Semper Fidelisby John Philip Sousa Conductor:
Period: Romantic Written: circa 1888; USA Length: 2 Minutes 36 Secs.
Stars and Stripes Foreverby John Philip Sousa Conductor:
Period: Romantic Written: 1897; USA Length: 3 Minutes 24 Secs.
Average Customer Review: ( 1 Customer Review )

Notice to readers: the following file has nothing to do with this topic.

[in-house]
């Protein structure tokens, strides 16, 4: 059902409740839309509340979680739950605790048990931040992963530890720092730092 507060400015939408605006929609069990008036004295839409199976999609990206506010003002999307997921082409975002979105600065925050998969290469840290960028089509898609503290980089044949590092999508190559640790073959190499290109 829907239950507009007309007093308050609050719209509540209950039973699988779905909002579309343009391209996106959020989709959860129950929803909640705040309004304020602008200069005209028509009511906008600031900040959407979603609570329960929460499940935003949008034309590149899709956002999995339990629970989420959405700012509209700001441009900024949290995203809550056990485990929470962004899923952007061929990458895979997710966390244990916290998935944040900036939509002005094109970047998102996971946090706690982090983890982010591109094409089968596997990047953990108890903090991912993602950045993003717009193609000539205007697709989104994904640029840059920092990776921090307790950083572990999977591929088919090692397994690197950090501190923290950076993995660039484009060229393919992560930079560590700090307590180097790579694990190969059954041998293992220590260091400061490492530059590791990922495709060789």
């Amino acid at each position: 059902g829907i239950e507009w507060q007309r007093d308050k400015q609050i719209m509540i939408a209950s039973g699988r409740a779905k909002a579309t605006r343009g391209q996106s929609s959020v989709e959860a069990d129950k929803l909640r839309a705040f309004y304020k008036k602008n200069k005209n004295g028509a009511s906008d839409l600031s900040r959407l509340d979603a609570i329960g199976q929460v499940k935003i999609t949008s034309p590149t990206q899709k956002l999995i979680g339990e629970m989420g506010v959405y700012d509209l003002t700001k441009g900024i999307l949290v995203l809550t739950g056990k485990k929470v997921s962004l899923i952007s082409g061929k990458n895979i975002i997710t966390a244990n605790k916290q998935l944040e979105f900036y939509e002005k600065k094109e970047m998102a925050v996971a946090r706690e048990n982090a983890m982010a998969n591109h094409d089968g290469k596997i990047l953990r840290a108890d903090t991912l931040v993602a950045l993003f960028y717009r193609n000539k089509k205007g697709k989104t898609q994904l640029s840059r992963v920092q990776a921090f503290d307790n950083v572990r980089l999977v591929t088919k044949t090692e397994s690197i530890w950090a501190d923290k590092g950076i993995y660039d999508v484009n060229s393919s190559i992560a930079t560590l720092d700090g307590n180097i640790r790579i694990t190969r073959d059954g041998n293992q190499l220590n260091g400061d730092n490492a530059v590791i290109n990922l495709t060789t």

Great Tribute To The Fiedler LegacyMay 10, 2014By Henry S. (Springfield, VA)See All My Reviews"In these 3 CD's, one finds a compelling justification for the reverence and respect which Arthur's Fiedler's artistic legacy still generates. As conductor of the Boston Pops Orchestra for decades, he established and developed a tradition of 'lighter' orchestral fare with which the famous Pops concerts could be constructed. All one has to do is listen to these disks, continuing a total of 45 selections recorded over several decades, to appreciate the supreme quality of the Boston Pops Orchestra and the obvious attachment it had to its illustrious conductor. Simply put, Arthur Fiedler's magnificent career constitutes a priceless contribution to the American orchestral tradition, and this excellent collection is a fitting tribute to his memory. CD#1 contains an eclectic set of tunes from movies, TV shows, Broadway, some traditional light classical waltzes, and finally several works which the Boston Pops has made into signature pieces (e. g.- Jalousie, The Syncopated Clock). Excellent work, all in all (although the Peter Gunn theme was somewhat disjointed and a little bit too raucous for my ear). CD#2 is a potpourri of light classical works, such as Suppe's Light Cavalry Overture and Falla's Ritual Fire Dance. Great stuff on this disk, the sound quality is excellent, and the BPO rises to the level of world class with these selections. CD#3 contains 17 marches, ranging from Verdi's Grand March from 'Aida' to one of the BPO's signature works, Sousa's 'Stars and Stripes Forever.' Most are presented in excellent 1960's and 1970's analog sound, but 4 tracks (Sousa's The Thunderer, High School Cadets, El Capitan, and Boston Commandery) appear to be from the 1940's or 1950's, as the sound quality here is noticeably lower, although still quite listenable. In summary, this musical compendium justly qualities as essential listening for all fans of the classical pops genre, and it merits a place in any classical music collection of any persuasion. Try it- I'm sure you'll love it, and if you listen carefully, you just might hear a wonderfully nuanced chuckle- that's Arthur Fiedler winking at you through his music. Strong recommendation!"Report Abuse